Cancelling the president

Quick question. Which of these events do you consider the biggest threat to democracy?

Is it a violent mob, bringing together neo-Nazis and QAnon believers with elected Republican officials and off-duty cops, which storms the Capitol, vandalises, loots, attacks journalists, kills a police officer and calls for politicians to be lynched, all in an attempt to overturn a free and fair election, with the encouragement of Republican members of Congress and the president himself?

Or is it the decision of social media platforms to suspend the accounts of that president?

Some people find this a tough call.

It has been a difficult week for commentators on the right, because they assured us last autumn that this wouldn’t happen. “Deplorables don’t riot,” Freddy Gray declared in The Spectator. “This town is not bracing for disgruntled Trump-ists to smash it up,” Douglas Murray insisted on Twitter. “There will be no Trump coup,” Ross Douthat promised in the New York Times. Well, it happened.

Immediately after the invasion of the Capitol, right-wing pundits scrambled for distractions and qualifications. What about violence during Black Lives Matter protests? What if the insurrection wasn’t really that bad because it quickly failed? What if it was, in some way, justified? Election truther and supposed deradicalisation expert Maajid Nawaz told his LBC listeners over the weekend: “If you mess with elections, people… that’s the only outlet they have! That concerns me, because we’ve seen what happens with civil unrest, in the Capitol, right, so it’s elections that are done freely and fairly that prevent that!” (Anyone relying on Nawaz for information might not realise that Trump’s team have had two months and dozens of lawsuits in which to produce solid evidence of election fraud and have failed to do so.)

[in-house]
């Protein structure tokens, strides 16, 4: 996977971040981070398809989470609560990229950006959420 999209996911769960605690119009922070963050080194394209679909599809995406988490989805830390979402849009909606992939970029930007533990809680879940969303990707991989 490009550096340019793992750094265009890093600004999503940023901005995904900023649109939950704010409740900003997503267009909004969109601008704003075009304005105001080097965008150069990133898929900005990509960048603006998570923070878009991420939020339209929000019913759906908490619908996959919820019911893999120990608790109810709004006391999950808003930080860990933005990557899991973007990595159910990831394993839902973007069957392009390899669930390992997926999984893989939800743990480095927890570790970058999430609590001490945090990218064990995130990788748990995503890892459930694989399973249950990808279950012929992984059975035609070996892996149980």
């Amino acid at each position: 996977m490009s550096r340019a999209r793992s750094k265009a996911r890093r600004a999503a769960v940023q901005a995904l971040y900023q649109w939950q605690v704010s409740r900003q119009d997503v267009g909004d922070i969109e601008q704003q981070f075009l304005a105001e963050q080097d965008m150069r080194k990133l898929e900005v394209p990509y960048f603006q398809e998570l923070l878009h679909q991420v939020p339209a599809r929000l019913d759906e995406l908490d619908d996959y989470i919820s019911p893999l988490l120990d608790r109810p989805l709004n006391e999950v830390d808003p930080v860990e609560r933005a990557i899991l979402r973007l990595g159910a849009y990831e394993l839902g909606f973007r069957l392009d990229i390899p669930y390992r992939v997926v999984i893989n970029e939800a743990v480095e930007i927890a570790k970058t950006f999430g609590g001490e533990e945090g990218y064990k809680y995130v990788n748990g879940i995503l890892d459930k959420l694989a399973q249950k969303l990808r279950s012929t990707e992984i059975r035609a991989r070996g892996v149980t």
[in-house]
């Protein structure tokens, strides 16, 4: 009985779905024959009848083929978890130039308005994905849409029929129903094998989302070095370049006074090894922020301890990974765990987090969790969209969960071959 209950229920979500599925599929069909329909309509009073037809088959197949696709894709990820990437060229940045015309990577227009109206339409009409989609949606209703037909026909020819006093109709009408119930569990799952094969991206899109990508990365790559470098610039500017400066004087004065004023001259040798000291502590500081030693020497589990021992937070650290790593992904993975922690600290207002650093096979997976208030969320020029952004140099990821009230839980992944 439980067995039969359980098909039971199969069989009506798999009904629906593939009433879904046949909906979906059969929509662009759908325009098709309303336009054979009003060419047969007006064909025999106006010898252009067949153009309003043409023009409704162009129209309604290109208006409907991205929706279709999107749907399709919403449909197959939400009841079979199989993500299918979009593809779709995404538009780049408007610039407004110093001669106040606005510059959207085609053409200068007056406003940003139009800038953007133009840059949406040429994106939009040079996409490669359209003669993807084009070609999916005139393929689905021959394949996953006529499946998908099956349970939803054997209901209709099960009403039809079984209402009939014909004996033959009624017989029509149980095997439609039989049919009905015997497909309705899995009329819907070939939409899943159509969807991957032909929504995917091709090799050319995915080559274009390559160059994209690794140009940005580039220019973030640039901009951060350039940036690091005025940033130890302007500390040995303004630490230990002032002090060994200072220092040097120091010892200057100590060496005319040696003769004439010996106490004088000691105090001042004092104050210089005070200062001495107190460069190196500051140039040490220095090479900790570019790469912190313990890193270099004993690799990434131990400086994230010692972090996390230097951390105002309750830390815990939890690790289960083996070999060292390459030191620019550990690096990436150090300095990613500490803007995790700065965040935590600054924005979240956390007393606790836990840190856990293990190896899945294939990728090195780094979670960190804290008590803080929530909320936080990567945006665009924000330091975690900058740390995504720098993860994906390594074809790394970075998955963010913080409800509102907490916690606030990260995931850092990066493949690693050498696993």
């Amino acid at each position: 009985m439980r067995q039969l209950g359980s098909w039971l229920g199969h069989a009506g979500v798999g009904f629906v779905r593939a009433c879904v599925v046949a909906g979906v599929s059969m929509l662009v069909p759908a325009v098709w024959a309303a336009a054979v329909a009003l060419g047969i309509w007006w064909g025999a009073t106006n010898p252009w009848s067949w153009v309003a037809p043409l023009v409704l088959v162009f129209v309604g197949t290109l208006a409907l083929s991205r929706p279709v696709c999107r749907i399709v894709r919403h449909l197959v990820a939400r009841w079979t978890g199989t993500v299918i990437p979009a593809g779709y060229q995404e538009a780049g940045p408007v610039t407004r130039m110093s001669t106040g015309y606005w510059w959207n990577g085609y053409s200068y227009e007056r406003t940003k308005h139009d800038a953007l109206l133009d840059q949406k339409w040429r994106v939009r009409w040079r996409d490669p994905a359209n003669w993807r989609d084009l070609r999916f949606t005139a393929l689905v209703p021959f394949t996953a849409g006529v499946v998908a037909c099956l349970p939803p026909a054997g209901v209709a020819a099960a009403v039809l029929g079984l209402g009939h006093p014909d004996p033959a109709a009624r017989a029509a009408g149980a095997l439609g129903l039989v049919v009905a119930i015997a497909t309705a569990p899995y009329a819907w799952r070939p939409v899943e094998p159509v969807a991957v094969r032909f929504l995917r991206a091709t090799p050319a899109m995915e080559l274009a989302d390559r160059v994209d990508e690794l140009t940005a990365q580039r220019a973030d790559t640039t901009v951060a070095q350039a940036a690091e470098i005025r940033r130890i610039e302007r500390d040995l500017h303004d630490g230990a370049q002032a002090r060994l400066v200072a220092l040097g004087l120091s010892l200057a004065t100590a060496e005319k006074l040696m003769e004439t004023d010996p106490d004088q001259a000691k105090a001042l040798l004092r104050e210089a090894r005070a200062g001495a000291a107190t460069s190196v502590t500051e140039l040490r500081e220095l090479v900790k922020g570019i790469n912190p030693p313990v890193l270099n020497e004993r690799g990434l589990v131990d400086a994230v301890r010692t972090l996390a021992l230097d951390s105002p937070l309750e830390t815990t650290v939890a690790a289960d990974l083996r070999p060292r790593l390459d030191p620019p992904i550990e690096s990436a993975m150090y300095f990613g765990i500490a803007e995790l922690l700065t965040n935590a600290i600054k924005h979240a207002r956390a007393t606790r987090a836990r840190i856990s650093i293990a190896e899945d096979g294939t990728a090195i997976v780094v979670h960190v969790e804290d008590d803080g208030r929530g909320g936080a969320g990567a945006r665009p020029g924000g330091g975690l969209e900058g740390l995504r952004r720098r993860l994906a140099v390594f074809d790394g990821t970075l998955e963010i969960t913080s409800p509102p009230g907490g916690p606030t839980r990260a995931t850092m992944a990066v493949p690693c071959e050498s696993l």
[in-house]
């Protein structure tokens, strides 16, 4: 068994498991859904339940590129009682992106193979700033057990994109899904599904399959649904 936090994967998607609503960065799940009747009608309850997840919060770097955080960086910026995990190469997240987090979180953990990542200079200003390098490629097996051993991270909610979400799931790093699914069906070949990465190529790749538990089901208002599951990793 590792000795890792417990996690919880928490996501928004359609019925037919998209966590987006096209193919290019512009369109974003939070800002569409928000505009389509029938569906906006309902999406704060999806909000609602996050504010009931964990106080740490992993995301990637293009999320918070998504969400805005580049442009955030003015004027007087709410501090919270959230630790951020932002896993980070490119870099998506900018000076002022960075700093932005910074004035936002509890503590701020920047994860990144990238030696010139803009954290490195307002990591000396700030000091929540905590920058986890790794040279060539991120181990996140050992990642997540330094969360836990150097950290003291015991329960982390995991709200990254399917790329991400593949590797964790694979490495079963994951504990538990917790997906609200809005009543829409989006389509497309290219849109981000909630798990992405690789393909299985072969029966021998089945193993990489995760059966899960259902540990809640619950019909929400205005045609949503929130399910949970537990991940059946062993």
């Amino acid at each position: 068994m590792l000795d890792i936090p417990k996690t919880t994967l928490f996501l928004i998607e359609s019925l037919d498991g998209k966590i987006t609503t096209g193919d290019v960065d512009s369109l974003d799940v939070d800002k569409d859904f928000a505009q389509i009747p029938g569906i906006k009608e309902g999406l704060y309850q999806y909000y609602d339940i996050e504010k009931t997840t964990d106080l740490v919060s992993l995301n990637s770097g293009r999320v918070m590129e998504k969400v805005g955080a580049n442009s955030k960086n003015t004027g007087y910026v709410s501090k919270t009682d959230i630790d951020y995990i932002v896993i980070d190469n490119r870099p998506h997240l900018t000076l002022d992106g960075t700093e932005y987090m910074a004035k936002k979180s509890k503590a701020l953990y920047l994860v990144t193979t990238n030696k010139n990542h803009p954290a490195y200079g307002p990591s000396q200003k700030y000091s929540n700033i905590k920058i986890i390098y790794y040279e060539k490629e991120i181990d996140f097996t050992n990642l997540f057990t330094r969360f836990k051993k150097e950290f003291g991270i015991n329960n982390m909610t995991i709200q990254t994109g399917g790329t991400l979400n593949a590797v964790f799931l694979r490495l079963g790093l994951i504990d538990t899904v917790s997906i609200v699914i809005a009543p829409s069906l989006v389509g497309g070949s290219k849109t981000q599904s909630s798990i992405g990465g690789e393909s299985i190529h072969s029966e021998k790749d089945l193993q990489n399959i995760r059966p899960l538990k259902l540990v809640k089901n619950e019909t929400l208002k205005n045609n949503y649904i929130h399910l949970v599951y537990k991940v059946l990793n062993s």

None of these gambits were working until the cavalry arrived in the form of actual consequences, starting with the cancellation of MAGA Senator Josh Hawley’s book contract and the removal of Donald Trump from social media. Now this was something the pundits could get their teeth into. Free speech! Cancel culture! Slippery slope! Here was their chance to crawl back to their comfort zone of aggrieved self-pity, where they could issue mealy-mouthed pleas for national unity and healing while expandering the parameters of unacceptable wokeness to include anyone who thinks that politicians who incite sedition should not simply carry on as before. I guess Trump boycotters such as Deutsche Bank, Forbes magazine and the Professional Golfers’ Association are woke now.